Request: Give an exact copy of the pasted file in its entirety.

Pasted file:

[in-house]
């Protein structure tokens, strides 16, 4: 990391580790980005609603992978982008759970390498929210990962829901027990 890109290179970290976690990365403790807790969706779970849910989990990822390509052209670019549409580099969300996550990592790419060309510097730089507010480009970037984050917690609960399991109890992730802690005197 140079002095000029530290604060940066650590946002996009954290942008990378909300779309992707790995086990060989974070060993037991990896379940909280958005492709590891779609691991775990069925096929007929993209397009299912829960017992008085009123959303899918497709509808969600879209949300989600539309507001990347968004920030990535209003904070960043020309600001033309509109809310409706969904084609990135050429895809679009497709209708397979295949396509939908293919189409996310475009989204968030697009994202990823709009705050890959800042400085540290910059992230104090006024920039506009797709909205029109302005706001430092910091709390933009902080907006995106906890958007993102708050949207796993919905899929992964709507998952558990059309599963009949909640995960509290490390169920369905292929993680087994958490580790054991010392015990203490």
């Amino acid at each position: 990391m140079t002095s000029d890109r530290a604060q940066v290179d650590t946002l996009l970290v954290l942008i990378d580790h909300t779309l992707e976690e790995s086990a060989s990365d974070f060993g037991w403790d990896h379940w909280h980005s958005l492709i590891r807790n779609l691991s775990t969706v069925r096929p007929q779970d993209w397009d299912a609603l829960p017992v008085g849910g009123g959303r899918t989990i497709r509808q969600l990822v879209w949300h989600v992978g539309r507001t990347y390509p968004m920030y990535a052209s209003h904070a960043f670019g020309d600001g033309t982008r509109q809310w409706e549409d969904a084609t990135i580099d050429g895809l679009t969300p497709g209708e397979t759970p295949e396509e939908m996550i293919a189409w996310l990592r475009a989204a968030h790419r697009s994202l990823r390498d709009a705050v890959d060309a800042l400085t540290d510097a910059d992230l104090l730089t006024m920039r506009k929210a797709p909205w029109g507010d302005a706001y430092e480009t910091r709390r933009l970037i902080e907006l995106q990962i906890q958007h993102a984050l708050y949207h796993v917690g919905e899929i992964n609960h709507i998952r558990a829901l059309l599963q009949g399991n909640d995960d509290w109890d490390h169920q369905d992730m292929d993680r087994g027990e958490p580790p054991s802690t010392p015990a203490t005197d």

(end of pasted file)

[in-house]
């Protein structure tokens, strides 16, 4: 990391580790980005609603992978982008759970390498929210990962829901027990 890109290179970290976690990365403790807790969706779970849910989990990822390509052209670019549409580099969300996550990592790419060309510097730089507010480009970037984050917690609960399991109890992730802690005197 140079002095000029530290604060940066650590946002996009954290942008990378909300779309992707790995086990060989974070060993037991990896379940909280958005492709590891779609691991775990069925096929007929993209397009299912829960017992008085009123959303899918497709509808969600879209949300989600539309507001990347968004920030990535209003904070960043020309600001033309509109809310409706969904084609990135050429895809679009497709209708397979295949396509939908293919189409996310475009989204968030697009994202990823709009705050890959800042400085540290910059992230104090006024920039506009797709909205029109302005706001430092910091709390933009902080907006995106906890958007993102708050949207796993919905899929992964709507998952558990059309599963009949909640995960509290490390169920369905292929993680087994958490580790054991010392015990203490």
């Amino acid at each position: 990391m140079t002095s000029d890109r530290a604060q940066v290179d650590t946002l996009l970290v954290l942008i990378d580790h909300t779309l992707e976690e790995s086990a060989s990365d974070f060993g037991w403790d990896h379940w909280h980005s958005l492709i590891r807790n779609l691991s775990t969706v069925r096929p007929q779970d993209w397009d299912a609603l829960p017992v008085g849910g009123g959303r899918t989990i497709r509808q969600l990822v879209w949300h989600v992978g539309r507001t990347y390509p968004m920030y990535a052209s209003h904070a960043f670019g020309d600001g033309t982008r509109q809310w409706e549409d969904a084609t990135i580099d050429g895809l679009t969300p497709g209708e397979t759970p295949e396509e939908m996550i293919a189409w996310l990592r475009a989204a968030h790419r697009s994202l990823r390498d709009a705050v890959d060309a800042l400085t540290d510097a910059d992230l104090l730089t006024m920039r506009k929210a797709p909205w029109g507010d302005a706001y430092e480009t910091r709390r933009l970037i902080e907006l995106q990962i906890q958007h993102a984050l708050y949207h796993v917690g919905e899929i992964n609960h709507i998952r558990a829901l059309l599963q009949g399991n909640d995960d509290w109890d490390h169920q369905d992730m292929d993680r087994g027990e958490p580790p054991s802690t010392p015990a203490t005197d």